Having receieved her MA, Mrs. Monteith returned to Columbia as the first trained speech therapist employed by the S.C. public school system. She then esablished the first speech program in any public school in South Carolina, for Richland County School District 1. The program started at Waverly Elementary and Booker T. Washington High Schools. It continued for forty-five years, encompassing the entirety of her tenure serving the District. Mrs. Monteith worked with lobbyists to secure state funding for speech and hearing services in the public schools of South Carolina, a landmark accomplishment for her profession.
Mrs. Monteith taught at South Carolina State University (SCSU) from 1954 to 1959 and 1961 to 1962. Concurrently, she assisted SCSU in establishing a department in Speech Pathology and Audiology. While teaching at SCSU she also taught reading in Allen University's summer school. In 1966, as a member of the Curricula Committee at the University of South Carolina, she supported a proposition that would establish the graduate program in Speech Pathology and Audiology. In 1975, she joined the program's advisory board.
Mrs. Monteith did great work for her community as an activist and later as a benefactor. She participated in the civil rights movement by working on projects including the successful integration of the University of South Carolina in 1963 by her niece, Dr. Henrie Monteith Treadwell. She also worked to preserve sites of historical and educational significance including the Modjeska Monteith Simkins home and the Monteith School, work that she undertook with partners at the Historic Columbia Foundation, the Eau Claire Community Council, and the Booker T. Washington Foundation. Both sites have been placed on the National Historic Registry.
Mrs. Monteith was also active in professional organizations including the American Speech-Language-Hearing Association (ASHA) and the South Carolina Education Association of College Women. She participated as an early member of the, now South Carolina Speech-Language-Hearing Association (SCSHA) and served as president of the Women's Auxiliary to the Palmetto Medical, Dental, and Pharmaceutical Association, alongside her husband, Dr. Henry D. Monteith. In 1975, she represented ASHA at a conference in Moscow where she reportedly sang "God Bless America" in the lobby of the Leningrad Hotel in St. Petersburg.
Mrs. Monteith married Dr. Henry D. Monteith, a well-known physician, banker, and community leader. From 1945 to 1980, Dr. Monteith was president of the Victory Savings Bank, the first African-American owned bank in South Carolina. His sister, Modjeska Simkins, was one of the founding members of the bank. Both Mrs. Monteith and Mrs. Simkins assisted with various aspects of the banks operations. Throughout their marriage, Mrs. Monteith actively participated in much of her husband's work, helping him during nightly home visits as a physician, promoting the many services offered by the Victory Savings Bank within the community, and serving with him on the board for the Palmetto Medical, Dental, and Pharmaceutical Association.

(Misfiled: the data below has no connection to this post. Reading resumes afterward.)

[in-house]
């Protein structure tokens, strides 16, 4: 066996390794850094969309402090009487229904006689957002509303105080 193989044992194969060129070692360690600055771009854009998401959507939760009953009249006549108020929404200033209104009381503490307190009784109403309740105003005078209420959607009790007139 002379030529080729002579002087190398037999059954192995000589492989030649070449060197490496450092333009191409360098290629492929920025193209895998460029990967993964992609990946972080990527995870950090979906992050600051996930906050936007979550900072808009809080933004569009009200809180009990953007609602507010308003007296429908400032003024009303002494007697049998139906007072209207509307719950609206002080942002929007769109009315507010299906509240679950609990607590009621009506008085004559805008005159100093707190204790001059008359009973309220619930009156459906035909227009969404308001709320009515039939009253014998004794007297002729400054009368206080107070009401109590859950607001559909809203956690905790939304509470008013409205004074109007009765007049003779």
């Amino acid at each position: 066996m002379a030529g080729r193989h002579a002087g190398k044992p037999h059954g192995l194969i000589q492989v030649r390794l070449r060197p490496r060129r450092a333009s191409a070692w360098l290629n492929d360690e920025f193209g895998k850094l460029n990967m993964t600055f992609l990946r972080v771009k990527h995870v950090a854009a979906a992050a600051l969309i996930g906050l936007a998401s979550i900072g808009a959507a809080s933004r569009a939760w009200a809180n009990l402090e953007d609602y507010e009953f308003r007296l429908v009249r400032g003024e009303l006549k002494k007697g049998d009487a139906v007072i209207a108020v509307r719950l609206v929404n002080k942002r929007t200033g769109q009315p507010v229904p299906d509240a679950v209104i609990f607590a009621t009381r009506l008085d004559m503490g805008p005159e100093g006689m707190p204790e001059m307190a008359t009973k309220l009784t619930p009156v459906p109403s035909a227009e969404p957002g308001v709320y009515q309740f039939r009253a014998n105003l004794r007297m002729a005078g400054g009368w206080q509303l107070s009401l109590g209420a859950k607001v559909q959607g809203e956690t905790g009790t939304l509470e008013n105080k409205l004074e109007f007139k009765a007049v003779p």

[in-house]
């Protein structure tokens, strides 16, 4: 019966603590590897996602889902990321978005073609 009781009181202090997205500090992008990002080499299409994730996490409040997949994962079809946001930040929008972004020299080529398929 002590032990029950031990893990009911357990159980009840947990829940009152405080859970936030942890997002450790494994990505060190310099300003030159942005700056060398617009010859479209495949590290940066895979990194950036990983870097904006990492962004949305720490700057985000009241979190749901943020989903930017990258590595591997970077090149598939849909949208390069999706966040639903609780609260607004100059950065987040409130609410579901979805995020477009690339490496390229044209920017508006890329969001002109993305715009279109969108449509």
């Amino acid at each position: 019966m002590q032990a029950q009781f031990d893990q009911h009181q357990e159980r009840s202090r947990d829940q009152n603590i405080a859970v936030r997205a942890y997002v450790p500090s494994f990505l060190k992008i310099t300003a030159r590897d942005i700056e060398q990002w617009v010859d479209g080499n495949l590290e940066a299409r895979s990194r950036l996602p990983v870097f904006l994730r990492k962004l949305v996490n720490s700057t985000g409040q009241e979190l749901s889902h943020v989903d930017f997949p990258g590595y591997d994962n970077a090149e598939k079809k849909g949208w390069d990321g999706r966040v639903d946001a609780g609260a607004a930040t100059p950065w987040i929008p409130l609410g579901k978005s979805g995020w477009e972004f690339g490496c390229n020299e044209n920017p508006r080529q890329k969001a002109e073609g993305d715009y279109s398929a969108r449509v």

In 1987, Mrs. Monteith retired as the South Carolina District One coordinator of Speech Pathology. In retirement, she has travelled the world with her niece, Dr. Henrie Monteith Treadwell, visiting places such as Egypt, Germany, Holland, Isreal, and Zimbabwe. In 2008, Mrs. Monteith received the "Honors of the Association" award from ASHA, its highest honor, in recognition of her leadership and service. As a climax to a long and fruitful career, Mrs. Monteith was inducted into the Richland County School District 1 Hall of Fame in 2013.
Mrs. Monteith passed away on July 27, 2019.
Donated by Martha Cunningham Monteith
Processed in 2016 by Chauna Carr; additions, 2019, by Chauna Carr; additions, 2021, by Ann Abney.
Part of the South Carolina Political Collections Repository
Ernest F. Hollings Special Collections Library
1322 Greene St.
University of South Carolina
Columbia SC 29208 USA